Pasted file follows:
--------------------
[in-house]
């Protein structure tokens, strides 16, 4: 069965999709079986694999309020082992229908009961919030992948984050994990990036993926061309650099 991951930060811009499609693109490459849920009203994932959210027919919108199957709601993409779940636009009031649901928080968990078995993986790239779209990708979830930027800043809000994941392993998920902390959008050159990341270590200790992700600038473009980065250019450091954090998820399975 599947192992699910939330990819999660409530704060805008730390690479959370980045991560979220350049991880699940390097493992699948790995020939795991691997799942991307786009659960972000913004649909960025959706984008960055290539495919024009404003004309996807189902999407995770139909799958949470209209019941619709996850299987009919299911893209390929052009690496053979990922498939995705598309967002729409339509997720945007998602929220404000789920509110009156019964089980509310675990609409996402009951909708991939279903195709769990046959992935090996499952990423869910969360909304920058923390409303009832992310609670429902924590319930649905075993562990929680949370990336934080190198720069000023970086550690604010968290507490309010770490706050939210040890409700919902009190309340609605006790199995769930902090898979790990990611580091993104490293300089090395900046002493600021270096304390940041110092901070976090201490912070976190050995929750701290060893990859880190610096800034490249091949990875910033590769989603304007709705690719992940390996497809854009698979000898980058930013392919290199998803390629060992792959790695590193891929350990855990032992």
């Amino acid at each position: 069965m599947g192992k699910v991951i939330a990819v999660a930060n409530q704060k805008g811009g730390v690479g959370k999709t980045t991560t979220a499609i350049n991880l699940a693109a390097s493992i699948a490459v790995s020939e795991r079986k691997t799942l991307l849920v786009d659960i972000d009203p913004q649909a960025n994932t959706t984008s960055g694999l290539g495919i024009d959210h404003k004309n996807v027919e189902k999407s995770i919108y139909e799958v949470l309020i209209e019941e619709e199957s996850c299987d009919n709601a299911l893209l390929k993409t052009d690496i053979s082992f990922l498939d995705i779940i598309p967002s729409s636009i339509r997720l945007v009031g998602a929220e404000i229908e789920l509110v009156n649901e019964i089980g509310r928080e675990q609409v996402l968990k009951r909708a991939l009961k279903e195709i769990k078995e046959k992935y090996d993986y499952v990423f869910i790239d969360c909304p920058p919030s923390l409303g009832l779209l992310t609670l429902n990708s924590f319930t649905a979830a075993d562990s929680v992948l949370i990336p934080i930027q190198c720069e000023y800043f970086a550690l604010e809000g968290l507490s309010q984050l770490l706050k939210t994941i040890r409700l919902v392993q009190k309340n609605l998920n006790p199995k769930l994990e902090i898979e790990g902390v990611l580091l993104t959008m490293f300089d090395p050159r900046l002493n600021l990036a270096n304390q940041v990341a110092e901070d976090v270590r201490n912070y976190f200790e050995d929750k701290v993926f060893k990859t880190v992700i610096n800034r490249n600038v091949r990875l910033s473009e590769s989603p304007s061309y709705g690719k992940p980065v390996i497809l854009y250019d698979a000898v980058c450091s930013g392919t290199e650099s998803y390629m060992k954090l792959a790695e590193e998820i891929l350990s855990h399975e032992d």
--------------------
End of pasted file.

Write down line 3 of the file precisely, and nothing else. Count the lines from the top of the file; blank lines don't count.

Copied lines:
């Amino acid at each position: 069965m599947g192992k699910v991951i939330a990819v999660a930060n409530q704060k805008g811009g730390v690479g959370k999709t980045t991560t979220a499609i350049n991880l699940a693109a390097s493992i699948a490459v790995s020939e795991r079986k691997t799942l991307l849920v786009d659960i972000d009203p913004q649909a960025n994932t959706t984008s960055g694999l290539g495919i024009d959210h404003k004309n996807v027919e189902k999407s995770i919108y139909e799958v949470l309020i209209e019941e619709e199957s996850c299987d009919n709601a299911l893209l390929k993409t052009d690496i053979s082992f990922l498939d995705i779940i598309p967002s729409s636009i339509r997720l945007v009031g998602a929220e404000i229908e789920l509110v009156n649901e019964i089980g509310r928080e675990q609409v996402l968990k009951r909708a991939l009961k279903e195709i769990k078995e046959k992935y090996d993986y499952v990423f869910i790239d969360c909304p920058p919030s923390l409303g009832l779209l992310t609670l429902n990708s924590f319930t649905a979830a075993d562990s929680v992948l949370i990336p934080i930027q190198c720069e000023y800043f970086a550690l604010e809000g968290l507490s309010q984050l770490l706050k939210t994941i040890r409700l919902v392993q009190k309340n609605l998920n006790p199995k769930l994990e902090i898979e790990g902390v990611l580091l993104t959008m490293f300089d090395p050159r900046l002493n600021l990036a270096n304390q940041v990341a110092e901070d976090v270590r201490n912070y976190f200790e050995d929750k701290v993926f060893k990859t880190v992700i610096n800034r490249n600038v091949r990875l910033s473009e590769s989603p304007s061309y709705g690719k992940p980065v390996i497809l854009y250019d698979a000898v980058c450091s930013g392919t290199e650099s998803y390629m060992k954090l792959a790695e590193e998820i891929l350990s855990h399975e032992d």